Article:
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Alonso fumes as title rival Hamilton gets away with it
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Alonso fumes as title rival Hamilton gets away with it
Posted By: James Allen  |  27 Jun 2010   |  10:08 pm GMT  |  596 comments

One of the features of the European Grand Prix was Fernando Alonso’s anger at the actions of Lewis Hamilton when he safety car was deployed and at the length of time it took for the stewards to deal with it.

Alonso has tonight accused the stewards of “manipulating” the race, while Ferrari said it was a “scandal”.

Alonso feels he's not on a level playing field (Photo: Ferrari)


On lap 9, the safety car was deployed to neutralise the field following Mark Webber’s heavy accident. Hamilton passed the safety car, just, after the second safety car line, in contravention of the rules. The timing of the safety car going out was odd as its objective is to pick up the leader and he had already gone through.

Alonso was right behind Hamilton in third place when it happened, but whereas the McLaren was able to drive around to the pits at his own pace, Alonso had to follow the safety car and lost time and ultimately, track positions too. .

Alonso radioed his team immediately to tell them that Hamilton had broken the rules. But it was not until lap 21 that it was announced that Hamilton was under investigation by the stewards and a further four laps until the penalty was judged. It was quite marginal, but the overhead shot is conclusive and the stewards will have been able to see that straight away, once they got around to looking at it.

In all that elapsed time, the field behind third placed Kamui Kobayashi had been left way behind Hamilton and so when he served the drive through penalty, he was able to rejoin ahead of the field and hold his second place. Had he observed the rules he would have finished eighth, in Alonso’s view.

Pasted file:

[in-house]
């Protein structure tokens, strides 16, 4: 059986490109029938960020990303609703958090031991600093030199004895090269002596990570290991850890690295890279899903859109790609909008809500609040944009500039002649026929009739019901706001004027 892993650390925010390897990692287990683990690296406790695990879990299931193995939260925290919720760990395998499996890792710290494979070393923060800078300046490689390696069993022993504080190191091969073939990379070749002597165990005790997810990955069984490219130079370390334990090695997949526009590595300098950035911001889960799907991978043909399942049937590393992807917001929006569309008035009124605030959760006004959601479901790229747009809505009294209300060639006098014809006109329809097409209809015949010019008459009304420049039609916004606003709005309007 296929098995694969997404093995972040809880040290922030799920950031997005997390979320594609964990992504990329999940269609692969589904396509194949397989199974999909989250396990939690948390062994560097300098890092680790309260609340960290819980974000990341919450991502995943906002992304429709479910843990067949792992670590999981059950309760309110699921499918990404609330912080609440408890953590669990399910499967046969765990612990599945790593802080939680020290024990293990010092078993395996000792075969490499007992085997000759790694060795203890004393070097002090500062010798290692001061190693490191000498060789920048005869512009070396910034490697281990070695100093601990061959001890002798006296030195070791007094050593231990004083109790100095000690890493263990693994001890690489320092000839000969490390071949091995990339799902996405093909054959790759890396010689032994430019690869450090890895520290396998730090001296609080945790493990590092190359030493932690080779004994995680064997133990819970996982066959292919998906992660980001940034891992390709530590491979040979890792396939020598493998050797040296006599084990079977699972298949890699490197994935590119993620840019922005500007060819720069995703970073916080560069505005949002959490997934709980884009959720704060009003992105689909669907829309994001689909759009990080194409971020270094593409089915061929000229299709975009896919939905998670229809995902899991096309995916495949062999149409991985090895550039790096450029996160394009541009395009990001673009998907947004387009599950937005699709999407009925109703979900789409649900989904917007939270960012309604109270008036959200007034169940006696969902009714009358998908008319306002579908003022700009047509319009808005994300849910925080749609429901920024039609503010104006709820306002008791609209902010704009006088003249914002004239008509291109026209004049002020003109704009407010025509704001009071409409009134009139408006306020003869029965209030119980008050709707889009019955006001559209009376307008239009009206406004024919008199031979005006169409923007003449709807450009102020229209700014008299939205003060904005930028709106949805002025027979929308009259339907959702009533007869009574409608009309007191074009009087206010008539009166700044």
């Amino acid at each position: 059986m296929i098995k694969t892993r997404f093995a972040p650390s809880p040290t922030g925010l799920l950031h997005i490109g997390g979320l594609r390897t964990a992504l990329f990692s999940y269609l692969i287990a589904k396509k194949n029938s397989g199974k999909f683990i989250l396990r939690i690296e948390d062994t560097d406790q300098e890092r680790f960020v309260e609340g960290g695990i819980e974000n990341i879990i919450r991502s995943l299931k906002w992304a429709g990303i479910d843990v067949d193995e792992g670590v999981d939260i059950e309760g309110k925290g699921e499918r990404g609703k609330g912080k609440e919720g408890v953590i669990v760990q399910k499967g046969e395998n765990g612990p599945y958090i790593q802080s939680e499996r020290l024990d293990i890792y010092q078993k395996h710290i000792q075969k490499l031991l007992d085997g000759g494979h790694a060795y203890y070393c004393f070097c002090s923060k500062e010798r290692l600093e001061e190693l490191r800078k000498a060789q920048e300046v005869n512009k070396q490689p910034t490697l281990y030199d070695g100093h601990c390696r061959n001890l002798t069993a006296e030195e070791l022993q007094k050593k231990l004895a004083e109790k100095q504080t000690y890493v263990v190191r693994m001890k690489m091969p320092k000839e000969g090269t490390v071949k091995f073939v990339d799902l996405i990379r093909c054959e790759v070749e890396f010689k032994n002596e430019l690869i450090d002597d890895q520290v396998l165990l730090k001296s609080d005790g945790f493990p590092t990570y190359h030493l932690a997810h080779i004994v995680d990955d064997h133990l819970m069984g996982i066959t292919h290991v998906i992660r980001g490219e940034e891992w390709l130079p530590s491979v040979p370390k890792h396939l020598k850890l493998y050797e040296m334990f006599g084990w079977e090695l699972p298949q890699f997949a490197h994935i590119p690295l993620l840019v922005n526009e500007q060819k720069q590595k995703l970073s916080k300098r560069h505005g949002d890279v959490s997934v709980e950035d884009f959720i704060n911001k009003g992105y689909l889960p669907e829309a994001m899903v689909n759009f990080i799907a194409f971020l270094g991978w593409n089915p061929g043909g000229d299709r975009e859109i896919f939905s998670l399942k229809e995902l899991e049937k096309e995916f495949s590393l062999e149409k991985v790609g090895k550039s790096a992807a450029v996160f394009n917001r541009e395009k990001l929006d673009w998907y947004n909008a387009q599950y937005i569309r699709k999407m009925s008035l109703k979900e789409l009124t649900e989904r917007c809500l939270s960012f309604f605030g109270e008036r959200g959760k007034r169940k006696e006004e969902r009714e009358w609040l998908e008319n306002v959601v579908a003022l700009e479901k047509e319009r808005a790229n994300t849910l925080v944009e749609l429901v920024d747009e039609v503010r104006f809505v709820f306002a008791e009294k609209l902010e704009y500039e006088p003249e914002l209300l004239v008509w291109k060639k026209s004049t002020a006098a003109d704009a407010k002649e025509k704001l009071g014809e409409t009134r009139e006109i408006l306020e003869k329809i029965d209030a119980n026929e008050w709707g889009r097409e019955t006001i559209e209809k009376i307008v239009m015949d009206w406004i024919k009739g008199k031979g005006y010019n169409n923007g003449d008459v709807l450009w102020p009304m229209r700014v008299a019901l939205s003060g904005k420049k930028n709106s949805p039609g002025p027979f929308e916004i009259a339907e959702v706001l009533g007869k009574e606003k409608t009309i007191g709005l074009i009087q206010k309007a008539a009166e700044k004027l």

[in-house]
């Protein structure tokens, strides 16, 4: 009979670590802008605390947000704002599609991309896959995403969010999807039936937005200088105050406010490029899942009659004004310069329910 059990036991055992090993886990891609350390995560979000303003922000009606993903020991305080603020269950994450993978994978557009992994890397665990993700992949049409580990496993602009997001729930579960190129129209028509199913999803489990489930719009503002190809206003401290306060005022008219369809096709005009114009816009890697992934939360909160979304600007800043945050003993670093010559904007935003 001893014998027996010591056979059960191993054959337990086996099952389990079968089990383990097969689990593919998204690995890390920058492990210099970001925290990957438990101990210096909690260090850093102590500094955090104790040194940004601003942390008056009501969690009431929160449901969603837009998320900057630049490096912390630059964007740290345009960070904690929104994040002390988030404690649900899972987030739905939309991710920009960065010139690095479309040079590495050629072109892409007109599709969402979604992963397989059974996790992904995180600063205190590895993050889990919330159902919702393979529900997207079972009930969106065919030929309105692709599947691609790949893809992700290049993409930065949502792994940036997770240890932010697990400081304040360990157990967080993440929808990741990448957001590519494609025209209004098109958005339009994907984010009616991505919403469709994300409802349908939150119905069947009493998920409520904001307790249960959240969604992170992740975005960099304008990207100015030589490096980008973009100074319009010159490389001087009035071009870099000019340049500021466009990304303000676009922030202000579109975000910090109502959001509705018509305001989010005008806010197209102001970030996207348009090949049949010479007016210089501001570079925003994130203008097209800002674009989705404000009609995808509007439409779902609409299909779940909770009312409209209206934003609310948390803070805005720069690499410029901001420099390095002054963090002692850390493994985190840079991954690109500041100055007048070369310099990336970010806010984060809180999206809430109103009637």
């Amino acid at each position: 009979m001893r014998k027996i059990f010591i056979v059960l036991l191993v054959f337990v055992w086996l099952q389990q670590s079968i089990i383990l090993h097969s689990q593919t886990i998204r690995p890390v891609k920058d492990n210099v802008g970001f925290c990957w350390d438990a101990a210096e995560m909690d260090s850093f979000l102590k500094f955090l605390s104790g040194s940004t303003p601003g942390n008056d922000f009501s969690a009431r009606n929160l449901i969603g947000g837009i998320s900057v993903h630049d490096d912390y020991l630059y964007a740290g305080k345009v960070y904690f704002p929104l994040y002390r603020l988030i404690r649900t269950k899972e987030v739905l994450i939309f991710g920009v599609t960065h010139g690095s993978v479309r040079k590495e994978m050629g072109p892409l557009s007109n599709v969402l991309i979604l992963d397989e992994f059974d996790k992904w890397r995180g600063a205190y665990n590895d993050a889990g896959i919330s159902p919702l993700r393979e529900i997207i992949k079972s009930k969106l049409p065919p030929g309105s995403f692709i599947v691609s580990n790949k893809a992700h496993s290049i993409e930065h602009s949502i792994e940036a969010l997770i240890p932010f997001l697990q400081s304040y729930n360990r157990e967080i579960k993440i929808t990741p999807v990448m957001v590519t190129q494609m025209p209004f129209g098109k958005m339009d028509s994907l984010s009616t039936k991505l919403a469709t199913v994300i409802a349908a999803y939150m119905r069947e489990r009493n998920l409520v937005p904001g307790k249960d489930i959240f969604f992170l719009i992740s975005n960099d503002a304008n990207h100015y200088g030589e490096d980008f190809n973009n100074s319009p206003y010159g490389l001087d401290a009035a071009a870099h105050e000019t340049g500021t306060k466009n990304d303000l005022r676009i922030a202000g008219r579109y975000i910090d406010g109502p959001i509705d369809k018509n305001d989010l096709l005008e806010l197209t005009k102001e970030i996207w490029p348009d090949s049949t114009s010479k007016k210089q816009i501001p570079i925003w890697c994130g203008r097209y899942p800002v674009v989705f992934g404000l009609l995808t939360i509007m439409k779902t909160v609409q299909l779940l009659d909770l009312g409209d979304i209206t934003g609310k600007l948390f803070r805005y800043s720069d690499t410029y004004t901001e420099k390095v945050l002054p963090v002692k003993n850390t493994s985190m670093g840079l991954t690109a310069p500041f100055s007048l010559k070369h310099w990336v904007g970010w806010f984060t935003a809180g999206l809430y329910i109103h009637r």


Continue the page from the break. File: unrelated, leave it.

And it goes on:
Alonso is angry not just because he lost points – he could have been second or third today- but also because the championship battle is now becoming clearer and Hamilton is one of Alonso’s key title contenders, along with Vettel. And this was an occasion when Hamilton took an advantage of a misdemeanour to open up a larger lead over Alonso, now 29 points.

“It’s a shame, not for us because this is racing, but for all the fans who came here to watch a manipulated race,” Alonso said.

“We were running well, in third after a good start. Then the safety car came out, which wasn’t too good for us, but Hamilton overtook the safety car, something that I had never seen, overtaking the medical car with yellow flags. We were a metre off each other, and he finished second and I finished ninth.

“This race was to finish second. Then with the safety car I would have finished where I finished in ninth, and Hamilton in eighth. But here, when you do the normal thing, which is respecting the rules, you finish ninth, and the one who doesn’t respect them finishes second.”

This is the second race in a row where Alonso has been angry with the race control and stewards and felt that they did not act fairly towards him. He was livid straight after the race in Montreal with the way the traffic was allowed to slow him down at crucial moments, particularly Jarno Trulli on Alonso’s in lap to the pits. He had a lot to say privately about this in Montreal, but didn’t make a big noise about it in his media statements there.

This time he has had a big go publicly and the team is fully backing him up. It’s along the lines of his “I no longer consider this a sport” line at Monza in 2006 when he was very harshly treated by the stewards for blocking Massa in qualifying, when he was a Renault driver. Here Ferrari are on the receiving end.